Too Busy Managing Your Small Healthcare Office to Improve Its Efficiency?

If you own and manage a small healthcare facility, you may find that you spend most of your days putting out figurative fires and overseeing patient treatment—leaving you little time to sit back and think about the big-picture processes. Unfortunately, with rapid changes and advances in everything from insurance billing to drug samples, just making it through your day-to-day operations could put your medical office behind the curve, potentially costing you both money and patient trust. Read on to learn more about how a healthcare analyst from a company such as Data Mining and Analysis can help you streamline and bring increased efficiency to your business.

What does a healthcare analyst do?

Healthcare analysts work in a variety of areas (from supply-chain management to billing and payroll), but are generally contracted or employed to help healthcare facilities improve their efficiency and point out any problem areas. Some analysts are even trained to spot Medicare or Medicaid fraud, helping you create a record-processing system that can quickly weed out any fraudulent requests and protect you in the event of an audit. 

Many hospitals and healthcare facilities have multiple analysts on staff, but smaller offices generally can't afford this overhead expense; in these cases, it may be possible to hire an analyst consultant to provide you with advice and services on a per-hour basis. These analysts may sign confidentiality and non-disclosure agreements to prevent them from revealing or using any privileged information they learn about your office in their future endeavors.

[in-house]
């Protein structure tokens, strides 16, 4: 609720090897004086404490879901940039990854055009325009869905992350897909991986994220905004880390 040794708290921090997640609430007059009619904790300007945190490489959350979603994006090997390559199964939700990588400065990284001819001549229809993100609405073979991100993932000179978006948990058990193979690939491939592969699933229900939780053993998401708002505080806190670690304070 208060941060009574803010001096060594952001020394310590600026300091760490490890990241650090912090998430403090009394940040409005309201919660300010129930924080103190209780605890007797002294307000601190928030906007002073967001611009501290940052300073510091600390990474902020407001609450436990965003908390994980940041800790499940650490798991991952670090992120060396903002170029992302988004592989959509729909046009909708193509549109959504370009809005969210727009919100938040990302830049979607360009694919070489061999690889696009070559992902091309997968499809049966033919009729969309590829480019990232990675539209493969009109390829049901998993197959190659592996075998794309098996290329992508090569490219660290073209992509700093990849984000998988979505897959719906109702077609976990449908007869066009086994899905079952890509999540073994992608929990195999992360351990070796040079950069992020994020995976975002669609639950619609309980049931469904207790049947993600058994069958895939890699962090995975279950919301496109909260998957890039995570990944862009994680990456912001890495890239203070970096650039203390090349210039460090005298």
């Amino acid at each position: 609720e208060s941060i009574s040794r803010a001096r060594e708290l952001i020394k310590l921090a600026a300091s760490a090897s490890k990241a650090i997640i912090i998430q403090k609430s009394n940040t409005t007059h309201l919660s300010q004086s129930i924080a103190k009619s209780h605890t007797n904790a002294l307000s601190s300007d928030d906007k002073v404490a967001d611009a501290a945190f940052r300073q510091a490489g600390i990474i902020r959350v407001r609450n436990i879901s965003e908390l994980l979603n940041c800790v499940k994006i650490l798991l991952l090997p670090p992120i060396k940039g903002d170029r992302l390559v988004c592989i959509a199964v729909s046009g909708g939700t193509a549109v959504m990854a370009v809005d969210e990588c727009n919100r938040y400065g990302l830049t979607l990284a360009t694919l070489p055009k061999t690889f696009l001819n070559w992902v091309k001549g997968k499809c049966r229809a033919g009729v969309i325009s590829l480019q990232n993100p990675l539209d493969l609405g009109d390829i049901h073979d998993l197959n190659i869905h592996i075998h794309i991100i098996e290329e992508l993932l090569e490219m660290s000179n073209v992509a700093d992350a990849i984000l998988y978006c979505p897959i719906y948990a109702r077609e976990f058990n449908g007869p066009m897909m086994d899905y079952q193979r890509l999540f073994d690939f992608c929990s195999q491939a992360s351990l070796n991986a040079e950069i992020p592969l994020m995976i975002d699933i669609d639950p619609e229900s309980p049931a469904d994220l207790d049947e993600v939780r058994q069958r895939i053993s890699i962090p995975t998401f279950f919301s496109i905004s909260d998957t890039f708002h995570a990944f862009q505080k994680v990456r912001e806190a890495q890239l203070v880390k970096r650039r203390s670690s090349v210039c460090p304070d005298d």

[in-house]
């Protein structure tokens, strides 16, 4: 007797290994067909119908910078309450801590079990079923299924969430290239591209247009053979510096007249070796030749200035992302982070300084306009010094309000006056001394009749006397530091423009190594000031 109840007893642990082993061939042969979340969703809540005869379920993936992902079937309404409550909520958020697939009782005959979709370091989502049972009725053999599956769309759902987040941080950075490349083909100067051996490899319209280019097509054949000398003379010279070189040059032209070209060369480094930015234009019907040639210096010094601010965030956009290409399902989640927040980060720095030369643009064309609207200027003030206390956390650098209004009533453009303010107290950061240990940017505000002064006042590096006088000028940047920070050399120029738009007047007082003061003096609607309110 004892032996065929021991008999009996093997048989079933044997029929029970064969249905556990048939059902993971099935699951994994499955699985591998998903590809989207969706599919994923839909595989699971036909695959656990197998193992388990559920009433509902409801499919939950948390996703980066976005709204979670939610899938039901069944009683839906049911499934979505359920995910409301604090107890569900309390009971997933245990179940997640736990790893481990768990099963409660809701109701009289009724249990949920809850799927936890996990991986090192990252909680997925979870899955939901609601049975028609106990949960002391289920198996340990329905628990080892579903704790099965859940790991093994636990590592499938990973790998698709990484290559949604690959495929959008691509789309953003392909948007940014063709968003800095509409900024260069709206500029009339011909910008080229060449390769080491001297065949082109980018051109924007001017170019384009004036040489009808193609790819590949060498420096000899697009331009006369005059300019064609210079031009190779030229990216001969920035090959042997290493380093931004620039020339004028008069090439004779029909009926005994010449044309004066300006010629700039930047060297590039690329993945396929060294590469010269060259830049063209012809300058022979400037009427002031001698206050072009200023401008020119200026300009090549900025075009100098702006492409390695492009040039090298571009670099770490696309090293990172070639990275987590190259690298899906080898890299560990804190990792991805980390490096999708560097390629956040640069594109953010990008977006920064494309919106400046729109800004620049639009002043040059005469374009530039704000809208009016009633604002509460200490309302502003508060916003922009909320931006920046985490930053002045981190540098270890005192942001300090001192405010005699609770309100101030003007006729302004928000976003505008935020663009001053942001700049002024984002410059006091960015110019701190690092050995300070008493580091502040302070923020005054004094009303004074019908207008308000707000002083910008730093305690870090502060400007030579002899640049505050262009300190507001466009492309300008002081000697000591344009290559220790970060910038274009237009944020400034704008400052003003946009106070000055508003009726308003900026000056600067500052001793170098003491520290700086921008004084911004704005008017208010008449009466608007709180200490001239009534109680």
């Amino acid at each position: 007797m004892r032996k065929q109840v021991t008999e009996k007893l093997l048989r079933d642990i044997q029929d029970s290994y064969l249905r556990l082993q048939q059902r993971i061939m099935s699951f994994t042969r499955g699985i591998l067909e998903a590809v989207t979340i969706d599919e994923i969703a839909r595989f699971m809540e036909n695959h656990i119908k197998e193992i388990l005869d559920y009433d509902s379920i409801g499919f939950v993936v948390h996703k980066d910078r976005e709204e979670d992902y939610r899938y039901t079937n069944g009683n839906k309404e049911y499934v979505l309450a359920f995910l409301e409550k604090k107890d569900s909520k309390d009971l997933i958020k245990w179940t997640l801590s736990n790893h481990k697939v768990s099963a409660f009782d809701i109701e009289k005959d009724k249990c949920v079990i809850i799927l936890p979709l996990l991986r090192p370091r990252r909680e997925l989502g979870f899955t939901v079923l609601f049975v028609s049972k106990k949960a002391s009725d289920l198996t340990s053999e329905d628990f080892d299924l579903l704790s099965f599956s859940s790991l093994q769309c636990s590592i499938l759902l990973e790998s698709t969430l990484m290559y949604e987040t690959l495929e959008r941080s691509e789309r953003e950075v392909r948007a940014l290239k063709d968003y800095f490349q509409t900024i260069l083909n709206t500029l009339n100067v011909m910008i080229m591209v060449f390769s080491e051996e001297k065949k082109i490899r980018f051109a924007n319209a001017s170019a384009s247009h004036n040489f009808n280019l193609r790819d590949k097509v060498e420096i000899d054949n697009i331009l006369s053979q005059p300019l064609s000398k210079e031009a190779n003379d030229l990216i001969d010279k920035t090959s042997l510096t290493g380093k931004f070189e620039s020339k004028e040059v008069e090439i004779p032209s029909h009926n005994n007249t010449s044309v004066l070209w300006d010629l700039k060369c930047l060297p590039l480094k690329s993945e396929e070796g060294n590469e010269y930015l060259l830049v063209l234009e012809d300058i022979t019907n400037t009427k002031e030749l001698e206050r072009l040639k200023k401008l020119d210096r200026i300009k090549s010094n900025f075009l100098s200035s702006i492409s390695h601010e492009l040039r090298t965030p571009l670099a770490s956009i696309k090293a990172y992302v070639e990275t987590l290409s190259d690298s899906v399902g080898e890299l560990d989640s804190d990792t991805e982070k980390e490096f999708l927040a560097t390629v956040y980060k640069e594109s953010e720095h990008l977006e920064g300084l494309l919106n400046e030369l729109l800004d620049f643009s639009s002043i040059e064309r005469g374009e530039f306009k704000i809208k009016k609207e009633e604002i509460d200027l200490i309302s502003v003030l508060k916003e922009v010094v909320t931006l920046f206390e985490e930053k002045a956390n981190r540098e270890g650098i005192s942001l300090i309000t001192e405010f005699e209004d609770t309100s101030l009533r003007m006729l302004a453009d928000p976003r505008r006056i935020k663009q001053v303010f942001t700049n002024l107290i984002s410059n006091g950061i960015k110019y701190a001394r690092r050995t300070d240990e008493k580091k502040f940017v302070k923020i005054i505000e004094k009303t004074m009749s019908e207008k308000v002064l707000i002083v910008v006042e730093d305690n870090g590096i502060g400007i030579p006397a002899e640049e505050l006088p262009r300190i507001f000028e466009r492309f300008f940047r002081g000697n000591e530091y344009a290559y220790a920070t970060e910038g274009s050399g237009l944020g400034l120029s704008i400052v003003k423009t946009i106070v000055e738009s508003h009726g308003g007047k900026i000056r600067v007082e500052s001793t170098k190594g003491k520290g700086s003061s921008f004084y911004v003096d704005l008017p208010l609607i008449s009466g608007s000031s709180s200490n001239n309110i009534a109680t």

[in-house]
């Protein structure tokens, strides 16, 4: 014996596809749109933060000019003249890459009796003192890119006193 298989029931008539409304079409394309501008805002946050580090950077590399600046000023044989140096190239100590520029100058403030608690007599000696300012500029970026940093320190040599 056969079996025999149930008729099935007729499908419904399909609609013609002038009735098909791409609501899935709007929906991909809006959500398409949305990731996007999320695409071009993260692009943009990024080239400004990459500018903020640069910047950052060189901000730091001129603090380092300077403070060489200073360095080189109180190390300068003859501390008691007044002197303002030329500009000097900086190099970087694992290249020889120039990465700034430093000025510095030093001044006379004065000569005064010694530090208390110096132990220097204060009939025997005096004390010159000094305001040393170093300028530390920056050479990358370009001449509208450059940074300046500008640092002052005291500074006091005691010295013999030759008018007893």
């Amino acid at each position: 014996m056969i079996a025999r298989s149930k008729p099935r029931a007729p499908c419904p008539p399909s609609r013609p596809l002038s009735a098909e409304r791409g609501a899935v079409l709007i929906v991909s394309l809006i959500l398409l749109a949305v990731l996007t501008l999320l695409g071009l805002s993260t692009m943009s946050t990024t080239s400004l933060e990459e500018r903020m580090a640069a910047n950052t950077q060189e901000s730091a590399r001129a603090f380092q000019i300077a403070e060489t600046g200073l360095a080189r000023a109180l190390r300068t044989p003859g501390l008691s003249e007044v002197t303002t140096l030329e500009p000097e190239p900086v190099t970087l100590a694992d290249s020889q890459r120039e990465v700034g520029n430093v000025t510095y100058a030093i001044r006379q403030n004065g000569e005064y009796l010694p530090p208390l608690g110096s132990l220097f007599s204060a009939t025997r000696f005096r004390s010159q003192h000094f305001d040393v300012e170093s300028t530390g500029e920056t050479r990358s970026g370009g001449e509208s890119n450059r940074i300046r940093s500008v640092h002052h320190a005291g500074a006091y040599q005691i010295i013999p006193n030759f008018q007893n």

What should you do before hiring a healthcare analyst for your business? 

Even if you feel your business is functioning effectively, it can be good to occasionally seek outside advice from an analyst. Often, especially when you're living day to day, it can be tough to see the scope of problems from the inside. A fresh set of eyes specifically trained to spot and tackle logistical problems can go a long way toward helping you develop a set of standard protocols and practices for your medical office. 

It may be a good idea to spend a week or two observing and documenting the processes that take you and your staff the most time—whether performing intake for new patients, tracking down bounced checks or returned payments, or dealing with the never-ending flood of insurance paperwork. By knowing where most of your office's time and resources are going, you'll be in a good position to direct your analyst's focus.